Two Tennessee cities renew Veolia Water partnerships

At the base of the Great Smoky Mountain National Park and home to thousands of annual tourists, the cities of Gatlinburg and Pigeon Forge, TN, have renewed their long-term partnerships with Veolia Water North America (Veolia Water) to continue providing wastewater treatment services...

HOUSTON, Aug. 3, 2004 (BUSINESS WIRE) -- At the base of the Great Smoky Mountain National Park and home to thousands of annual tourists, the cities of Gatlinburg and Pigeon Forge, TN, have renewed their long-term partnerships with Veolia Water North America (Veolia Water) to continue providing wastewater treatment services.

Combined, the two contract renewals include the management of more than 7 million gallons per day of wastewater, nearly 30 pump stations and more than 66 miles of collection lines. Additionally, the contracts call for Veolia Water to continue managing both cities' septage-receiving operations.

The two public-private partnerships were each renewed for another 5 years, with automatic 5-year renewals, and have a potential value of approximately $20 million combined.

"We are a bit unique in that we are a small city for part of the year, and a big city during peak tourism season," said Mark Miller, public works director, Pigeon Forge. "We have major influent swings from summer to winter and from weekend to weekday. Water is Veolia Water's main expertise. With them as our partner, we have the expertise and the flexibility to economically and effectively manage the continuous flow fluctuation at our wastewater plant -- allowing us the opportunity to better focus on our residents and tourists."

Nearly 20 years ago, Veolia Water began its partnership with Pigeon Forge when the city was faced with an overloaded plant, frequent NPDES violations and a possible building moratorium. With the assistance of its private-sector partner, the city has expanded its wastewater treatment facility and won several awards including the Kentucky-Tennessee Water Pollution Control Association Achievement Award for the most significant water pollution control abatement effort by a municipality.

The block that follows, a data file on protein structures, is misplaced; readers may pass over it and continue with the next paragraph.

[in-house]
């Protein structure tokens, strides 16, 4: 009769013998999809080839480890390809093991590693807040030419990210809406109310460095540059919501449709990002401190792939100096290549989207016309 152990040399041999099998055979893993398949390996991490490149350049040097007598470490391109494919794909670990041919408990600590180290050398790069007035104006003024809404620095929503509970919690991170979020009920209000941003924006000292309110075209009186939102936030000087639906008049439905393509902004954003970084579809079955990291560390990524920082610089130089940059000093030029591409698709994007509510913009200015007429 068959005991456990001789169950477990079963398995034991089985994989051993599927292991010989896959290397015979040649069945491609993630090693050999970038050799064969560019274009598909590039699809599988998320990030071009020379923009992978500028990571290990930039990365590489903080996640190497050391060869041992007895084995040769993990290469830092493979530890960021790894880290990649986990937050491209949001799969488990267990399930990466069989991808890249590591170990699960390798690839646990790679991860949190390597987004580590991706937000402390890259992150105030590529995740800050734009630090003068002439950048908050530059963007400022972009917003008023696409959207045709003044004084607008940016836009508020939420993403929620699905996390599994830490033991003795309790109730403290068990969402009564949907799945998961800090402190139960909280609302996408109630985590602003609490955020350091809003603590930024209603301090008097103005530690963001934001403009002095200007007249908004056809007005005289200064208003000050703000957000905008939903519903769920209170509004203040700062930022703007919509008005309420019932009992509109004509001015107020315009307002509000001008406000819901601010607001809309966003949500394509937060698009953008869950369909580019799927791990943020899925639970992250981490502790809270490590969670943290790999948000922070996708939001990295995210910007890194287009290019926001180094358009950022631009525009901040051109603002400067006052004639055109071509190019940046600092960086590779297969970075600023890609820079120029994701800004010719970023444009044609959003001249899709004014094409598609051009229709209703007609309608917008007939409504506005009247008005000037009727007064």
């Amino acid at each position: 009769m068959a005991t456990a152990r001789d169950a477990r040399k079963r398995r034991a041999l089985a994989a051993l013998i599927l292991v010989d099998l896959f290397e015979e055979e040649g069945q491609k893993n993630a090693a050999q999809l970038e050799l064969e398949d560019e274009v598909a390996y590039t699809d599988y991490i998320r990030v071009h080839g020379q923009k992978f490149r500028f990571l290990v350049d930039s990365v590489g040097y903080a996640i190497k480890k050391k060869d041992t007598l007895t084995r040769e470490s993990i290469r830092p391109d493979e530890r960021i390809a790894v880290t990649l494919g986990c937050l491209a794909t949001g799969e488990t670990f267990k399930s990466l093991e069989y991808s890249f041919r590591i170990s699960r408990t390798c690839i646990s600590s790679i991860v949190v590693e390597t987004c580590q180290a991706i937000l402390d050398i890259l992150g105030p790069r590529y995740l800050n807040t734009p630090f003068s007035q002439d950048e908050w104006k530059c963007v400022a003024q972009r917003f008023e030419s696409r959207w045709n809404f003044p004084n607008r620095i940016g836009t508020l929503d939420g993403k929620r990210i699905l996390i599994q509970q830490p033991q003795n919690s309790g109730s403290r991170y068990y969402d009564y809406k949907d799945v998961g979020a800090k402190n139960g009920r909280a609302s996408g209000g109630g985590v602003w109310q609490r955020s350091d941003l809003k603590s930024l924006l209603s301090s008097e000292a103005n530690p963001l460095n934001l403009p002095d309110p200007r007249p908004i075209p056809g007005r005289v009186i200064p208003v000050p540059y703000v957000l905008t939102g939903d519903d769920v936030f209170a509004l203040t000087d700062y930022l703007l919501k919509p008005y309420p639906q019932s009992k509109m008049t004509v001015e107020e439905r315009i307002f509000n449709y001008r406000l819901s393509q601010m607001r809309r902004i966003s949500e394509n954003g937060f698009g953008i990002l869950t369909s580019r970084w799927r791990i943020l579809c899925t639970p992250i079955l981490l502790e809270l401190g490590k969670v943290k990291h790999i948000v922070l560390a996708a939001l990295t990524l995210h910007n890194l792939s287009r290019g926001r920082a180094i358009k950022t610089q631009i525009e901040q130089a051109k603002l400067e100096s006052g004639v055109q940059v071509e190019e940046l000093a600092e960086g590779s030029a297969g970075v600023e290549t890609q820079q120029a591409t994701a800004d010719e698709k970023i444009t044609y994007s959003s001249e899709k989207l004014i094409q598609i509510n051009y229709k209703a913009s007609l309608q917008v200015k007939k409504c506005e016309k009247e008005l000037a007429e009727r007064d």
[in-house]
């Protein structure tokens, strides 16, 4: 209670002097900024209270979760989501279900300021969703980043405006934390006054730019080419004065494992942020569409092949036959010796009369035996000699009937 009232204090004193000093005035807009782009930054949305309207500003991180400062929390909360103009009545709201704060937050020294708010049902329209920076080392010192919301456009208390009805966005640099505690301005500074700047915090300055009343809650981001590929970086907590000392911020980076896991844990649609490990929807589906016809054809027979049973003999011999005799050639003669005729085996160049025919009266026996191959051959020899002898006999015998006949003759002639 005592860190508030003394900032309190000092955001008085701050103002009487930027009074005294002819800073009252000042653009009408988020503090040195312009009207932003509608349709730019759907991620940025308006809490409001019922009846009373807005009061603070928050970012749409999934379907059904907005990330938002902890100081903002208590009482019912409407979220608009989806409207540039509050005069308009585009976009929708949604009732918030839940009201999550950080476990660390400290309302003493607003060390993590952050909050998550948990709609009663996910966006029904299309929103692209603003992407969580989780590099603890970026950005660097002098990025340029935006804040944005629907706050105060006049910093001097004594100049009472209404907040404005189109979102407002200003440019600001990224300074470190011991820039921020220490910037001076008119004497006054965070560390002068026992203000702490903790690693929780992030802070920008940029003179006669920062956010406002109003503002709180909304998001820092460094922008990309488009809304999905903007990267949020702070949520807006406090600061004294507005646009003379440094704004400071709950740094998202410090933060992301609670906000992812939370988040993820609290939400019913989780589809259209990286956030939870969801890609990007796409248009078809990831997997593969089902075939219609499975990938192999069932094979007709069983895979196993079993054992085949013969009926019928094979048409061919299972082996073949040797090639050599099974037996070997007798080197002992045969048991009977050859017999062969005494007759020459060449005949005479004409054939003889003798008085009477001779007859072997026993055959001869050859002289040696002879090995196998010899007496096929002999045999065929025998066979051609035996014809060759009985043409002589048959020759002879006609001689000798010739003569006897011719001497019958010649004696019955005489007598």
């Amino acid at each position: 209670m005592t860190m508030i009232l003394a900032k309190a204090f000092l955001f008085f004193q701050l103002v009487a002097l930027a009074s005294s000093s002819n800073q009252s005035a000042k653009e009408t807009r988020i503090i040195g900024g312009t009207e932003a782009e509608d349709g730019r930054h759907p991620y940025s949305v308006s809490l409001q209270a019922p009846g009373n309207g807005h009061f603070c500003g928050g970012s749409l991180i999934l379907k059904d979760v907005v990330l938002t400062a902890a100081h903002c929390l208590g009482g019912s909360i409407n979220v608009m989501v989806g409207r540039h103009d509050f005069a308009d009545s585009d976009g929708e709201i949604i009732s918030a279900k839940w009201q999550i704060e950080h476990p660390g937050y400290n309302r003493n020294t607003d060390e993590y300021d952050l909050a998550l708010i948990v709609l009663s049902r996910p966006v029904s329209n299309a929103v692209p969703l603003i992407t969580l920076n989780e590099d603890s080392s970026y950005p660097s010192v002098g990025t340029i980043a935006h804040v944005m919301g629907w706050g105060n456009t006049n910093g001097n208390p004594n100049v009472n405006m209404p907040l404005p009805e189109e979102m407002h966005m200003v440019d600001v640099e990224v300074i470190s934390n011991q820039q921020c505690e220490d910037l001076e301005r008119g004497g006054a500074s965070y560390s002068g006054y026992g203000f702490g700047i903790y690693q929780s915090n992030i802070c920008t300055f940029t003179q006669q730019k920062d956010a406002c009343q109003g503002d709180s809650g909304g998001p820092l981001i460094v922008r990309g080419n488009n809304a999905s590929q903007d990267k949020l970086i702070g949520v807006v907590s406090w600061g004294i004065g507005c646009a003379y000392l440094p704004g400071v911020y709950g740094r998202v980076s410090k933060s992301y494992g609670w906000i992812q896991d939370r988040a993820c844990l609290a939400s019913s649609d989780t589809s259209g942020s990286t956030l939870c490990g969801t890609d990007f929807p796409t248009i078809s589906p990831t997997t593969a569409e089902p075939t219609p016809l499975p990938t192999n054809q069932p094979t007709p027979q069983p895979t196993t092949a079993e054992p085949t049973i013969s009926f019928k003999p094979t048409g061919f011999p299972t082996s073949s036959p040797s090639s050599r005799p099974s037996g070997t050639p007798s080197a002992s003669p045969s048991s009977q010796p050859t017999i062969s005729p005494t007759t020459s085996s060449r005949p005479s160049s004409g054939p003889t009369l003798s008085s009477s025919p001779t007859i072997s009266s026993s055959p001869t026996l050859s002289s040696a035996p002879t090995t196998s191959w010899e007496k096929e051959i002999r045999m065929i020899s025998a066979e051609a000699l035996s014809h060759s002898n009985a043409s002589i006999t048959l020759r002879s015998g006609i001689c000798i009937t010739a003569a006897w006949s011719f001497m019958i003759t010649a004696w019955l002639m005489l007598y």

Miller adds that Pigeon Forge is able to keep its water rates below regional averages thanks to the savings Veolia Water provides through shared resources in neighboring Gatlinburg.

Veolia Water began providing wastewater services to Gatlinburg in 1994. The partnership also enables the city to save substantially on its wastewater operations through the sharing of common staff with Pigeon Forge. Gatlinburg's partnership has prospered over the last 10 years with Veolia Water implementing numerous plant modifications and improvements including the rehabilitation of the bar screens and the effluent filters, to name a few.

Additionally, through the sharing of resources with its Pigeon Forge operations, Veolia Water optimized plant operations with the installation of a state-of-the-art computer monitoring system, which allows the company to monitor both plants and pump stations from either location, resulting in quality, cost-effective operations for both clients.

"The West Prong of the Little Pigeon River, which flows out of the Great Smokey Mountain National Park and through Gatlinburg and Pigeon Forge, is the focus of much of the area's tourism -- people camp, swim and center their vacations around this river," said Martin Cross, senior project manager for Veolia Water. "Keeping this water pristine is critical. The structure of our two partnerships guarantees that additional resources can be drawn from both facilities at any given time, ensuring both facilities are producing clean effluent and maintaining consistent environmental compliance, every day," adds Cross.

"Pigeon Forge and Gatlinburg have been our home for close to 20 years, so we are, of course, happy to continue providing services to the communities we call home," Cross said.

Veolia Water, formerly known as USFilter Operating Services, provides services to approximately 600 communities across North America, including approximately 20 in Tennessee and Kentucky.

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